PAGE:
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Facebook has been under fire lately for a number of reasons. The social media giant’s four-hour shutdown was a major controversy, as many users wondered how exactly one of the biggest tech companies in the world could suffer such a disastrous hiccup.

Then, a former employee and current whistleblower revealed some of the shadier in-company doings of the company, alleging, among other things, poor oversight with regards to content regulation.

Many an opinion article was written on issues like social media’s tolerance for and even encouragement of, through inhuman recommendation algorithms, content relating to eating disorders and other bad influences on users, specifically teenaged girls. 

Many people may see these controversies as indicative of the coming decline of this most titanous of Silicon Valley juggernauts, but such a conclusion is quite wrong. Though Facebook is likely ironing out the above issues with some internal changes, it has been steadily pushing forward with innovations. 

One such innovation has to do with the field of artificial intelligence, which is dedicated to teaching computers to independently reason their way to goal-reaching actions.

Specifically, it is an innovation in the field of machine learning, a subfield of AI dedicated to teaching AI agents to not only act and reason on their own, but to learn on their own, enabling them to improve their performance and understand their environment without any assistance from a human. 

Facebook’s new machine learning process is one that draws from innovations in computer vision, one of the burgeoning fields under the larger “umbrella” fields of AI and machine learning. Computer vision is dedicated to helping agents better perceive their environment and the processes that occur within it. 

The new process goes by the name of Anticipative Video Transformer (AVT), and its basic function is to make predictions about upcoming actions in an environment.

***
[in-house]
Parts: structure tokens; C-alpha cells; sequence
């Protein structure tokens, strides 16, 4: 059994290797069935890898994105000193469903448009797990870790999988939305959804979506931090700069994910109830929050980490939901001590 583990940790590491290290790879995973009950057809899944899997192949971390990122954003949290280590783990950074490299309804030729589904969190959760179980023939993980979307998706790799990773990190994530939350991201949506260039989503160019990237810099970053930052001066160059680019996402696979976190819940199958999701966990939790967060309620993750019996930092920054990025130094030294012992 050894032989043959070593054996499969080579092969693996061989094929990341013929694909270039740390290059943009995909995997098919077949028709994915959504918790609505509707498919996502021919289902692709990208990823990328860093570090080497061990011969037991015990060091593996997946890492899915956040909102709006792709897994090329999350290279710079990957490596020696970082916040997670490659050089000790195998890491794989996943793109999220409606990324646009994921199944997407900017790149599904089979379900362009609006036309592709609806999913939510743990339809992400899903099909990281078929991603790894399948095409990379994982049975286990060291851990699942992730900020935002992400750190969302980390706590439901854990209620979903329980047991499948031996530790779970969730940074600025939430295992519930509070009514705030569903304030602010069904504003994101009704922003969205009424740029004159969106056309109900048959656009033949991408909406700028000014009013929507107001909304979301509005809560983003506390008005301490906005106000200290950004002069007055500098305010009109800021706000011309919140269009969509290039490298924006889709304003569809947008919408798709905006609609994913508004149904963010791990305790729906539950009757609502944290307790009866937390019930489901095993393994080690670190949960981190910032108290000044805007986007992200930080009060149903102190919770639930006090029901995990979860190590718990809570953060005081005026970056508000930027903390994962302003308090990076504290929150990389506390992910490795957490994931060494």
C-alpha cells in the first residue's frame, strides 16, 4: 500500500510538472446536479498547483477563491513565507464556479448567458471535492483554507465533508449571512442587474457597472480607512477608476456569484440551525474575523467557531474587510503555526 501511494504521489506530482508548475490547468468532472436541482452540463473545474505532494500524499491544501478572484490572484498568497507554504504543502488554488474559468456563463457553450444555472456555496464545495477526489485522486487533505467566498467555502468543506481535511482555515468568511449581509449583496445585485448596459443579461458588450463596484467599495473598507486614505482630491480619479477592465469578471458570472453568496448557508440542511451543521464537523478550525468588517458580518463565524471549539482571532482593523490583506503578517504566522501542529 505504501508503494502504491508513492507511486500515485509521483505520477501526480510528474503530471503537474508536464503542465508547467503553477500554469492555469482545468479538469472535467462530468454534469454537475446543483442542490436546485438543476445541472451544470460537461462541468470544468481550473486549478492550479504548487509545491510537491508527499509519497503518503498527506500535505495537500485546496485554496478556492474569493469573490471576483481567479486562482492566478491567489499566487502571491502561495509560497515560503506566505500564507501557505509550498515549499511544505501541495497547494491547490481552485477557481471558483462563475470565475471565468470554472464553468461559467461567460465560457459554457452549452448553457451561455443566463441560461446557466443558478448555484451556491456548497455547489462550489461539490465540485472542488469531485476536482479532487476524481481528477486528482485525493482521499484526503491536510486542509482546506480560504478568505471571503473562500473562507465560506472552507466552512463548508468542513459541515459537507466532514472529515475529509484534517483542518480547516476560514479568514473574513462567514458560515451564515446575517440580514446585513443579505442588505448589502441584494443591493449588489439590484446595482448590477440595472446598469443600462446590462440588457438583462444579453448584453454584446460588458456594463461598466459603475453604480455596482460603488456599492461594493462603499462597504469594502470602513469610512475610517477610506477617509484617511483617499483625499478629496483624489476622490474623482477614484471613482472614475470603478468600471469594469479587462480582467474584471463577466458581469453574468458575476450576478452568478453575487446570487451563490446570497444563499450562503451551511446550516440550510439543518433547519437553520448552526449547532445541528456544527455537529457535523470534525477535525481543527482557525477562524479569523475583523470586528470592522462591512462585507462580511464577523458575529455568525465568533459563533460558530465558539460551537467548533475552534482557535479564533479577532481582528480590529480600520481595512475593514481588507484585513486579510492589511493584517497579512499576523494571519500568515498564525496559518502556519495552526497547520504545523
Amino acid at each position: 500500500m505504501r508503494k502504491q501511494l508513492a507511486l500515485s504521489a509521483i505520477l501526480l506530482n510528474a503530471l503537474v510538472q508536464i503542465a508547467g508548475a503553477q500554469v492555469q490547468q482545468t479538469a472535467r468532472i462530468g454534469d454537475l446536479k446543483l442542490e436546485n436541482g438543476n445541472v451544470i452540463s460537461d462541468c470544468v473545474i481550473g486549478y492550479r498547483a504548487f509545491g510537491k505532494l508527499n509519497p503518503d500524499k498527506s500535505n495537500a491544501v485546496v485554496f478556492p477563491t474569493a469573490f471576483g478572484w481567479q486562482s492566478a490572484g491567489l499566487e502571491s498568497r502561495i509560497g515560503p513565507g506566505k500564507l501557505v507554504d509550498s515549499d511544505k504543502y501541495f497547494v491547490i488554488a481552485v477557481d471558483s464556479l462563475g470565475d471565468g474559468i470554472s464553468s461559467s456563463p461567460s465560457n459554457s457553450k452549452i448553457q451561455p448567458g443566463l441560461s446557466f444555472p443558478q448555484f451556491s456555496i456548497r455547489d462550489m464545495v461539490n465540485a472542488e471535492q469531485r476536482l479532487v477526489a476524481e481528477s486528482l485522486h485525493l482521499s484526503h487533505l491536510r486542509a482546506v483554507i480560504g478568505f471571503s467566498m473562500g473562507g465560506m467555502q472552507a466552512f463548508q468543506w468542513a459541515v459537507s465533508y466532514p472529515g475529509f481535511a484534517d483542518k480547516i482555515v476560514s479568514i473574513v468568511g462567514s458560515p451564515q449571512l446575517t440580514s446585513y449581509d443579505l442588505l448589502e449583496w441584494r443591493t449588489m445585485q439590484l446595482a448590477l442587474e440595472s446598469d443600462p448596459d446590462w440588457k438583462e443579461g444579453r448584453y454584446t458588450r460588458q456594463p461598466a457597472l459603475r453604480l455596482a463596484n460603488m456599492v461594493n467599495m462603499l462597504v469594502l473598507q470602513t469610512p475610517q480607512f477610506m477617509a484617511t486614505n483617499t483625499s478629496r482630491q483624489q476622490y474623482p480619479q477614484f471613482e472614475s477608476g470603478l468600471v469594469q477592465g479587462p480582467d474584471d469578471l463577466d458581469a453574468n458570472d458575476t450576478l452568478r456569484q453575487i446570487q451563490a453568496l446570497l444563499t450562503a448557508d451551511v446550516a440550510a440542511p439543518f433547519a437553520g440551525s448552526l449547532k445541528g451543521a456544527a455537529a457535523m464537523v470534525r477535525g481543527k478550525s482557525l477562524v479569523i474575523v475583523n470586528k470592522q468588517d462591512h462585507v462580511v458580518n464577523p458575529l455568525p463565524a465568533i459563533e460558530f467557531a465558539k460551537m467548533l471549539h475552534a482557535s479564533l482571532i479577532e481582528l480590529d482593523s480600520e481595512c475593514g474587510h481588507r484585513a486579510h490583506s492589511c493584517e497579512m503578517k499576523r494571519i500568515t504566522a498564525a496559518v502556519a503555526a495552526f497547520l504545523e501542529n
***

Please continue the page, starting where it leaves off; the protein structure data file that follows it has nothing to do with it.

Since it’s October, and we’re hurtling headlong towards Halloween, we’ll find our human-world analogue in scary movies. When we watch a scary movie, it can often be easy to predict what will happen next. Since characters in horror movies tend to always make the wrong next move, we can easily make predictions about whatever fate-decreeing misstep a character will make, to our cynical amusement. And why do we know this? Because we’ve become familiar with the tropes of horror movies from the other horror movies we’ve seen. We have the data, and can guess based on a perceived storytelling formula what twists and turns lie ahead of us. 

When it comes to AVT, it will be able to watch a user’s real-time activity in order to make predictions about which moves would be better than others. A common use will be in augmented reality situations, where an AI agent, through computer vision, will analyze an environment and draw out the features that are worth noting, leading to more informed actions. Think of it like holding an iPad up and seeing the world like the Terminator does, scanning the environment to find the best course of action. 

This will come in handy in scenarios where you will need assistance with a task you may not have much knowledge of, and Facebook offers the example of changing a car tire as one such scenario. By analyzing scores of videos and images relating to a host of processes, AVT will be able to lead people step-by-step through a variety of actions, from major to minor. 

Whether you want to use AVT for changing a tire or cooking a new recipe, we hope you’ve learned something from this article. For more information about the weird and wild world of machine learning, be sure to check out any of the blogs in our machine learning series